The Danish National Radio Symphony Orchestra is the oldest broadcasting orchestra in the world. It is usually ranked as Denmark's leading symphony orchestra.
Copenhagen has been a musical center since it became the capital of Denmark in the fifteenth century. King Christian IV's long reign (1588 - 1648) saw the many court musicians sent to Venice for music studies, and Dowland, Schütz, and others were brought in to train the rest. They became the kernel for opera, ballet, and instrumental music at court and then, in the eighteenth century, in public theaters. The instrumental musicians were organized as the Kongelige Kapel (Royal Orchestra), and in 1780 were set up as the regular orchestra of the Royal Opera. Since then it has consistently given orchestral concerts.
In 1836, the Musikforening (Music Society) was established to organize public concerts and was ably led by Mendelssohn's one-time pupil Niels W. Gade. It and other musical societies continued to dominate concert life until the founding of the national radio station, the Statsradiofonien (later Danish Broadcasting Corporation), which in 1925 organized its own symphony orchestra.
Two of the greatest living conductors, Fritz Busch and Nikolai Malko, built the Radio Symphony Orchestra into an incisive, highly accurate ensemble of great flexibility. Aside from the period of Nazi German occupation from 1940 to 1945, the orchestra has consistently grown in stature. During its lifetime it has been guest-conducted by such stellar figures as Paul Kletzki, Leopold Stokowski, Rafael Kubelik, Bruno Walter, Sergiu Celibidache, Vaclav Neumann, Paavo Berglund, Eugene Ormandy, Sixten Ehrling, Herbert Blomstedt, Gennady Rozhdestvensky, Kurt Sanderling, Christoph Eschenbach, Daniel Barenboim, Yuri Temirkanov, and Giuseppe Sinopoli.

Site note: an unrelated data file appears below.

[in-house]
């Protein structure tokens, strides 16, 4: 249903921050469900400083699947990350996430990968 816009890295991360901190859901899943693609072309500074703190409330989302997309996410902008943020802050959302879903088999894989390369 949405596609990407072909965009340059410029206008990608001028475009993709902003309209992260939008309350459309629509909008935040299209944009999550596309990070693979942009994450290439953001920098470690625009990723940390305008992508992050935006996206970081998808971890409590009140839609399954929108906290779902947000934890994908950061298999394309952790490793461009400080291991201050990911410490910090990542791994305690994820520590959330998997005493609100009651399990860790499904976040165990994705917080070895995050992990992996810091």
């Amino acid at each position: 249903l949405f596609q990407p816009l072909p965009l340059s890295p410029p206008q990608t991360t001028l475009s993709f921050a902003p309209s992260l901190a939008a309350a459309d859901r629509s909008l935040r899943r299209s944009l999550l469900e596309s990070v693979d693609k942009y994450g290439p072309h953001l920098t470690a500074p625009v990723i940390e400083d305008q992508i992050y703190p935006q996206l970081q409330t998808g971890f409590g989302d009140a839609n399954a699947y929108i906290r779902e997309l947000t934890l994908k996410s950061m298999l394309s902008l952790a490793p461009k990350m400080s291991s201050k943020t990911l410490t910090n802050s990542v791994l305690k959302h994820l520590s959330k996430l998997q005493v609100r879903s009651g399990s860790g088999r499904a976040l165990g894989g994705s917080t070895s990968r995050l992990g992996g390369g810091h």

The Danish Broadcasting Corporation (or DR) lost its broadcasting monopoly in 1986 but continues as a license-supported independent public corporation. The Danish National Radio Orchestra is a mainstay of its P2 (or Channel 2) classical music program, and of DR Klassik, a digital music classical channel available over cable or by satellite to nearly two million listeners. Among the important leaders of the orchestra have been Herbert Blomstedt, who was the principal conductor from 1967 to 1977, Leif Segerstam, chief conductor from 1998 to 1995, Ulf Schirmer (chief conductor 1995 - 1998) and his successor Gerd Albrecht, who became chief conductor in 2000. Michael Schönwandt was principal guest conductor until the end of 2000 and was succeeded by Thomas Dausgaard while Yuri Temirkanov continued as the other principal guest conductor.
The DNRSO has often toured, especially throughout Europe and to the United States. Albrecht took the orchestra to the U.S. in 2000 to mark its 75th birthday season with appearances at Carnegie Hall, Kennedy Center, and Chicago's Orchestra Hall, as well as concerts in Iceland.
It has recorded extensively and since becoming associated with the British label Chandos has released over 80 Chandos compact discs. These have included extensive series of music by Nielsen, Rued Langgaard, Per Nørgård, Jean Sibelius, and Gustav Mahler under Segerstam, Neeme Järvi, and Rozhdestvensky. It has also recorded for Decca and the Danish label dacapo. The orchestra received American Grammy nominations for its recording of the opera Holger Danske by Kunzen (1997), for Nørgård's Fifth Symphony (1998) and for Nielsen's Maskarade (2000). In 1999, the Maskarade recording received the Gramophone Award for Best Twentieth Century Opera Recordings. In 2000 Michael Schönwandt completed a complete Nielsen symphony set for dacapo, receiving a Danish Music Award for the release of the First and Sixth Symphonies. The DNRSO gives its regular concerts in the Radiohus Koncertsal (Radio House Concerto Hall), which opened in 1946.